#### Other Feature Selection Methods

Many feature selection methods have appeared in the literature and it is beyond the scope of this text to provide a comprehensive review. Here other interesting approaches are discussed briefly. GOLPE (Generating Optimal Linear PLS Estimations) is a variable selection procedure to obtain the best predictive PLS (*vide infra*) models. In this approach, combinations of variables derived from a fractional factorial design strategy are used to run several PLS analyses, and the variables that contribute significantly to prediction accuracy are selected, while all others are discarded.^{47,48} Livingstone and coworkers recently developed a novel method called Unsupervised Forward Selection (UFS) for eliminating redundant variables.^{39} UFS begins with the two least correlated descriptors in the data set and iteratively adds more descriptors based on an orthogonality criterion. Variables that have squared multiple correlation coefficients greater than a user-defined threshold with those already chosen will be rejected. The resulting selection of descriptors has low redundancy and multi-colinearity.

### Model Construction

Having selected relevant features, the final stage of QSAR model building is executed by a feature mapping procedure—also referred to as the parameter estimation problem. The goal is to formulate a mathematical relationship and to estimate the model parameters. The quality of the parameter set is usually judged by comparing the result of the fitted data to observed data.^{49} Quite often, feature selection and parameter estimation are performed simultaneously to produce a QSAR model.

#### Linear Methods

Multiple linear regression (MLR), or ordinary least squares (OLS), was the traditional method for QSAR applications in the past. The major advantage of this method is its computational simplicity, offering the possibility to easily interpret the resulting equation. However, this method becomes inapplicable as soon as the number of input variables equals or exceeds the number of observed objects. As a rule of thumb, the ratio of objects and variables should be at least five for MLR analysis; otherwise there is a corresponding large risk in chance correlation.^{50} A common way to reduce the number of inputs to MLR without explicit feature selection is through feature extraction by means of principal component regression (PCR). In this procedure, the complete set of input descriptors is transformed to its orthogonal principal components, relatively few of which may suffice to capture the essential variance of the original data. The principal components are then used as the input to a regression analysis.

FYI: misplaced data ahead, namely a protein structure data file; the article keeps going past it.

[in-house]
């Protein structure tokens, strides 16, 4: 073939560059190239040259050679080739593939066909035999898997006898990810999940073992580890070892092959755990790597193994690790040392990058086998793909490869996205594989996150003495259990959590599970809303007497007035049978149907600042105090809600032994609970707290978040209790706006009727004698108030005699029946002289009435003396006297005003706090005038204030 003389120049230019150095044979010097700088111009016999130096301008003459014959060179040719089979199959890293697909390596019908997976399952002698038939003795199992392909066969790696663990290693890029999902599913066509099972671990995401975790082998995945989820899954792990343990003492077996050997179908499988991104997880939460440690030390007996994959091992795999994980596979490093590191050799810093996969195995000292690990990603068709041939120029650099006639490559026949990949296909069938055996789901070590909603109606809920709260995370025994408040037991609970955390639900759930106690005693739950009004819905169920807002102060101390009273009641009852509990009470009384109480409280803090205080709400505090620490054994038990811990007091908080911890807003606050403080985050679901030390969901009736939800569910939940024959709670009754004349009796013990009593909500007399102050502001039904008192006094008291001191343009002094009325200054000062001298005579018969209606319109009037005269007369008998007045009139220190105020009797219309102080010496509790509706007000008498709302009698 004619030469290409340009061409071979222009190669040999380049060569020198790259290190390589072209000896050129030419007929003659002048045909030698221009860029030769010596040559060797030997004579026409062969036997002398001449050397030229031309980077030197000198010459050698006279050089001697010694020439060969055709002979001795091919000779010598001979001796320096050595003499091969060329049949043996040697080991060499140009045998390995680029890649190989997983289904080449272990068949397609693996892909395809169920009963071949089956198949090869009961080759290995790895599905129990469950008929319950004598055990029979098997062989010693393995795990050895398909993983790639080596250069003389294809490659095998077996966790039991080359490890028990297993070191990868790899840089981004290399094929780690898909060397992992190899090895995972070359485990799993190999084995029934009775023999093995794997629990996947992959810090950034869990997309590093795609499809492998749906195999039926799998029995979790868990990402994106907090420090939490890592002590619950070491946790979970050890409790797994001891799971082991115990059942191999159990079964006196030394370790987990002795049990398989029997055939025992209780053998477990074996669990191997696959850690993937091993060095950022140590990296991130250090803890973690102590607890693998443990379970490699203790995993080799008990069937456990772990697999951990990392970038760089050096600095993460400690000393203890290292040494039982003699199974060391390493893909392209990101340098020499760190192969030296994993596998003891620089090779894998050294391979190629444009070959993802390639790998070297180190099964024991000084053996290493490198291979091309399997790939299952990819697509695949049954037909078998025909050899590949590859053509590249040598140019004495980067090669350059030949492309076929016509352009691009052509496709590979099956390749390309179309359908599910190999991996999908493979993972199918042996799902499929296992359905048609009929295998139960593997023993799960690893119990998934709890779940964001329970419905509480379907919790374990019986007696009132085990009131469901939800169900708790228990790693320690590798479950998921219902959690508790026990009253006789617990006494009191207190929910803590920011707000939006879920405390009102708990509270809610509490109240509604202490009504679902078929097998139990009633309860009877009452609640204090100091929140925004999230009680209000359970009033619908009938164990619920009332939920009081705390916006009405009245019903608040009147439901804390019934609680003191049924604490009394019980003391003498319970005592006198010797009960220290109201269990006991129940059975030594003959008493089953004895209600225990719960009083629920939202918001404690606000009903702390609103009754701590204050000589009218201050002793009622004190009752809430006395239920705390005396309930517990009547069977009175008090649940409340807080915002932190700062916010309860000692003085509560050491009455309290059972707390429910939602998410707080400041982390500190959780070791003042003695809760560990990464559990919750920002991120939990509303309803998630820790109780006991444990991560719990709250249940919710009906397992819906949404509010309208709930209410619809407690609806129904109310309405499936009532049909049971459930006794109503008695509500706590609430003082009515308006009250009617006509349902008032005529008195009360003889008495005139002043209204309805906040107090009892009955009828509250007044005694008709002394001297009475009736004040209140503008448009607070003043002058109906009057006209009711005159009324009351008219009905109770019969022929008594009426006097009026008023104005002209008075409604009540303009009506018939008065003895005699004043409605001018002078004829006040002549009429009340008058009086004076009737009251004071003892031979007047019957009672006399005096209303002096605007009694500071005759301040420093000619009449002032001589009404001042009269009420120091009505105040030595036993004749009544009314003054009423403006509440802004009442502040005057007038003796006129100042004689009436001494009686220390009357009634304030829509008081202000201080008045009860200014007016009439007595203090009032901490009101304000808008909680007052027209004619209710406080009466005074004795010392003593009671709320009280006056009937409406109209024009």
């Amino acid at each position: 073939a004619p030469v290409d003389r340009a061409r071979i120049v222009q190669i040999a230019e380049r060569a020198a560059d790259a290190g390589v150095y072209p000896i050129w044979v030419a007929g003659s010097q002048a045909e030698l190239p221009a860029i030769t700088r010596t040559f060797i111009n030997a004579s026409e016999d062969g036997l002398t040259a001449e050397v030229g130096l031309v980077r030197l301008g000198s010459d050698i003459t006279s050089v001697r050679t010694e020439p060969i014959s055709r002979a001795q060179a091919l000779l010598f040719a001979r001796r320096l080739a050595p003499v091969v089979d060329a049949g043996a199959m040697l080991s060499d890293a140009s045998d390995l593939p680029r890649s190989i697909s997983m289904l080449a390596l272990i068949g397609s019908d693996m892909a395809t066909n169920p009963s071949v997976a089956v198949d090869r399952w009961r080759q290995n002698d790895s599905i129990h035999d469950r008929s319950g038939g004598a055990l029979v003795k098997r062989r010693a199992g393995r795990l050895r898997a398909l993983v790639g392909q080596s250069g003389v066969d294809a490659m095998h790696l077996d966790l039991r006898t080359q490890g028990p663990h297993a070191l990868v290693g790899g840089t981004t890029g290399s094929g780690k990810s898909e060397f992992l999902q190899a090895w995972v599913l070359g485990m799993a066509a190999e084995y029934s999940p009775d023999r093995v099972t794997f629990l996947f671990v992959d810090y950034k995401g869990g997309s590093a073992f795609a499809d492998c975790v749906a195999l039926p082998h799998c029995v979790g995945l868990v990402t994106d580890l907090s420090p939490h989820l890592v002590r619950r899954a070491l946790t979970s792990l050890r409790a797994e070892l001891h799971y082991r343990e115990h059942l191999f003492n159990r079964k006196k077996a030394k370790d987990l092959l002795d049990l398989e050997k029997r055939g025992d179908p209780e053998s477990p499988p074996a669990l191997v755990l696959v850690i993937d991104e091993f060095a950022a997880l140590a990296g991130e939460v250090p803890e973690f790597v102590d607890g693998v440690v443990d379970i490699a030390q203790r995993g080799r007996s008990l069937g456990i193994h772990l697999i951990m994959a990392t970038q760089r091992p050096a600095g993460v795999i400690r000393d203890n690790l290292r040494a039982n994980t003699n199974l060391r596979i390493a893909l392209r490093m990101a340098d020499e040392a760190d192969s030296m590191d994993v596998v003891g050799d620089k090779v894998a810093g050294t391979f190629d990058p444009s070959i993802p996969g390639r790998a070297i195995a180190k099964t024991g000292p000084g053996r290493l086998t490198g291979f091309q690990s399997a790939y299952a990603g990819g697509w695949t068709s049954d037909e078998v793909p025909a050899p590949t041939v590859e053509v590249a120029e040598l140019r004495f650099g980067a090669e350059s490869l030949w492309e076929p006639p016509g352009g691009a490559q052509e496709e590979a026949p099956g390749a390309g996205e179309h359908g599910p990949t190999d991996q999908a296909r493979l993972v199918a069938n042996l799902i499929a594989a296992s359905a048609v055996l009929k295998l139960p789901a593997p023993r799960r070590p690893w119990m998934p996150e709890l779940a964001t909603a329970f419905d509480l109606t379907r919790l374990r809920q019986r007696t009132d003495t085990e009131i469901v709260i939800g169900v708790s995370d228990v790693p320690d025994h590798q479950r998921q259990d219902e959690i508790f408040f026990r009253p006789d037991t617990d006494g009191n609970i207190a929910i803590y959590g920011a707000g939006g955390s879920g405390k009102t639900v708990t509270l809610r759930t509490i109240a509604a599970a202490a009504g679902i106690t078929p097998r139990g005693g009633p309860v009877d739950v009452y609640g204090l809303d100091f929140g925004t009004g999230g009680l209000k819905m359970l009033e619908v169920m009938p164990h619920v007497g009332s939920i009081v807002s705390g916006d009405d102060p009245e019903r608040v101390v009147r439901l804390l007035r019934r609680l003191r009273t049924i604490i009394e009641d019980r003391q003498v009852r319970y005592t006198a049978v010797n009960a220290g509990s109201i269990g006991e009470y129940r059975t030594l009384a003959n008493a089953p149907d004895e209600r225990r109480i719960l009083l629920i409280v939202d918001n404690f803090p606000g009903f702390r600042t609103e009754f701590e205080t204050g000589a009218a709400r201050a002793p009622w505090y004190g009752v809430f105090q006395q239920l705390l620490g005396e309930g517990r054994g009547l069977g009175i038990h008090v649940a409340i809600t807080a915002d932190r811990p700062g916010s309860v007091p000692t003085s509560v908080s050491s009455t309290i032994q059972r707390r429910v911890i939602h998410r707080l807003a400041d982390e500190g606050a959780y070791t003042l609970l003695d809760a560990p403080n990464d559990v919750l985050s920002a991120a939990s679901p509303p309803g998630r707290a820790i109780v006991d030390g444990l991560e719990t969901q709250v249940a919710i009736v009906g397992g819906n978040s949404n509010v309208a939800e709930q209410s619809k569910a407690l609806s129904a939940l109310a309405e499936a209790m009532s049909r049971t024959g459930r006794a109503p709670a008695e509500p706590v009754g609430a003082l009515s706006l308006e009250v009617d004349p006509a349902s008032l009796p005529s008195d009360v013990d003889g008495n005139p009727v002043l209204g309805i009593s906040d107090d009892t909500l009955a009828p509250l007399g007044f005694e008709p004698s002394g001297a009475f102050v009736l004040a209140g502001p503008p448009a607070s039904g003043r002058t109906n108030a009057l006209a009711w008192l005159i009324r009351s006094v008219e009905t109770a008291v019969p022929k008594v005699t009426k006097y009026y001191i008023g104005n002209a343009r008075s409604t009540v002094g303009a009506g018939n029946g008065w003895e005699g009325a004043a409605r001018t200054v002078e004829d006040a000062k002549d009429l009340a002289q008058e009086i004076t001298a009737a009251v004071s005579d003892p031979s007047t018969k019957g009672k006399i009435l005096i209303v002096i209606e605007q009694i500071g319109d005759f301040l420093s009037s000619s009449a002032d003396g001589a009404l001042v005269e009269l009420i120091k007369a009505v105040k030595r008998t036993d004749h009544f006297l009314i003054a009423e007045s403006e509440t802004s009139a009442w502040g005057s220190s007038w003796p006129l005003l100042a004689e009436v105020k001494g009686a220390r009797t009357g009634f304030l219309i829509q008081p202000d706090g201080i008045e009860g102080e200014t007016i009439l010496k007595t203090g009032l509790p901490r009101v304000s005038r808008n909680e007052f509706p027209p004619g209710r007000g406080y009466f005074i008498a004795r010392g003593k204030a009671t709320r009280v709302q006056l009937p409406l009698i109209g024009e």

Another very powerful multivariate statistical method for application to an underdetermined data set is partial least squares (PLS).^{51} Briefly, PLS attempts to identify a few latent structures, or linear combinations of descriptors, that best correlate with the observables. Cross-validation is employed to avoid overfitting of data. Unlike MLR, there is no restriction in PLS on the ratio between data objects and variables, and the PLS method can analyze several response variables simultaneously. In addition, PLS can deal with strongly collinear input data and tolerates some missing data values.

#### Non-Linear Methods

Traditionally, non-linear correlation in the data are explicitly dealt with by a predetermined functional transformation before entering a MLR. Unfortunately, the introduction of non-linear or cross-product terms in a regression equation often requires knowledge which is not available a priori. Moreover, it adds to the complexity of the problem and often leads to insignificant improvement in the resulting QSAR. To overcome this deficiency of linear regression, there is an increasing interest in techniques that are intrinsically non-linear. Some of them are mapping methods that attempt to preserve the original Euclidean distance matrix when high-dimensional data are projected to lower (typically two or three) dimensions. Examples of such are non-linear mapping (NLM), self-organizing map (SOM),^{52} or a ReNDeR-type neural network^{53} (see discussion in Chapter 2). However, although such maps do offer visual cues to structure-activity relationships, they rarely provide quantitative relationship between structural descriptors and activity. At the present time, artificial neural networks (ANN) are probably the most widely used non-linear methods in chemometric and QSAR applications (see Chapter 1). ANN are computer-based simulations which contain some elements that exist in living nervous systems. What makes these networks powerful is their potential for performance improvement over time as they acquire knowledge about a problem, and their ability to handle fuzzy real world data. With the presence of hidden layers, neural networks are able to implicitly perform non-linear mapping of the physicochemical parameters to the biological activities of the compounds. During the training phase, a network builds an internal feature model from data patterns presented to its input. New similar patterns will then be recognized; the network has the ability for generalization and, more importantly, it is able to make quantitative predictions for queries of similar nature.